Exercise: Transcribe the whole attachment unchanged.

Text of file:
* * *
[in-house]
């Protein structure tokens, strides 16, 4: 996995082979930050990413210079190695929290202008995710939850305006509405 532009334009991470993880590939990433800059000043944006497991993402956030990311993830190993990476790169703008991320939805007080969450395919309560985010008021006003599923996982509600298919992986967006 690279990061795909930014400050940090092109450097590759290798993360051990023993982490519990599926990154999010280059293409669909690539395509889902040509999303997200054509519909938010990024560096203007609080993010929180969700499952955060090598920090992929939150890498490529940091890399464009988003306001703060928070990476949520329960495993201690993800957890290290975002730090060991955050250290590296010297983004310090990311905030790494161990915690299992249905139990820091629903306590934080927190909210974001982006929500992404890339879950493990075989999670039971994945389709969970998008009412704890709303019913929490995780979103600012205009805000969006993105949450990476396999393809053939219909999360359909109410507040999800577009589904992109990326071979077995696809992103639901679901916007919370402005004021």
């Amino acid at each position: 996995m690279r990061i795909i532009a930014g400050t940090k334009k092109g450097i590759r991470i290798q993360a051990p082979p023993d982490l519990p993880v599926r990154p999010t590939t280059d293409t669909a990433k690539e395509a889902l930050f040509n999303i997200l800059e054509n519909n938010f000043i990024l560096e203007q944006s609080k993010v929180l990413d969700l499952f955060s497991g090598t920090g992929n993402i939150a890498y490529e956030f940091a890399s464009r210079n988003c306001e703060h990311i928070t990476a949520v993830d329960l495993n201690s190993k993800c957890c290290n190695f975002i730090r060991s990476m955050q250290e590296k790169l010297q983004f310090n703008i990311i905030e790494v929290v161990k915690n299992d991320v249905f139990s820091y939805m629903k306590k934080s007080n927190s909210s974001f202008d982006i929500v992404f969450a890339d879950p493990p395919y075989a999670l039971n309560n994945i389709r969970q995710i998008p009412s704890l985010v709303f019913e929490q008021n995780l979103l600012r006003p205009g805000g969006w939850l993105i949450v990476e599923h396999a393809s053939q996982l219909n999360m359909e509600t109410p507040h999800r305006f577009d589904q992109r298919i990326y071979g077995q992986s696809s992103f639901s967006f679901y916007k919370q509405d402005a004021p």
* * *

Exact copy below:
[in-house]
């Protein structure tokens, strides 16, 4: 996995082979930050990413210079190695929290202008995710939850305006509405 532009334009991470993880590939990433800059000043944006497991993402956030990311993830190993990476790169703008991320939805007080969450395919309560985010008021006003599923996982509600298919992986967006 690279990061795909930014400050940090092109450097590759290798993360051990023993982490519990599926990154999010280059293409669909690539395509889902040509999303997200054509519909938010990024560096203007609080993010929180969700499952955060090598920090992929939150890498490529940091890399464009988003306001703060928070990476949520329960495993201690993800957890290290975002730090060991955050250290590296010297983004310090990311905030790494161990915690299992249905139990820091629903306590934080927190909210974001982006929500992404890339879950493990075989999670039971994945389709969970998008009412704890709303019913929490995780979103600012205009805000969006993105949450990476396999393809053939219909999360359909109410507040999800577009589904992109990326071979077995696809992103639901679901916007919370402005004021």
């Amino acid at each position: 996995m690279r990061i795909i532009a930014g400050t940090k334009k092109g450097i590759r991470i290798q993360a051990p082979p023993d982490l519990p993880v599926r990154p999010t590939t280059d293409t669909a990433k690539e395509a889902l930050f040509n999303i997200l800059e054509n519909n938010f000043i990024l560096e203007q944006s609080k993010v929180l990413d969700l499952f955060s497991g090598t920090g992929n993402i939150a890498y490529e956030f940091a890399s464009r210079n988003c306001e703060h990311i928070t990476a949520v993830d329960l495993n201690s190993k993800c957890c290290n190695f975002i730090r060991s990476m955050q250290e590296k790169l010297q983004f310090n703008i990311i905030e790494v929290v161990k915690n299992d991320v249905f139990s820091y939805m629903k306590k934080s007080n927190s909210s974001f202008d982006i929500v992404f969450a890339d879950p493990p395919y075989a999670l039971n309560n994945i389709r969970q995710i998008p009412s704890l985010v709303f019913e929490q008021n995780l979103l600012r006003p205009g805000g969006w939850l993105i949450v990476e599923h396999a393809s053939q996982l219909n999360m359909e509600t109410p507040h999800r305006f577009d589904q992109r298919i990326y071979g077995q992986s696809s992103f639901s967006f679901y916007k919370q509405d402005a004021p």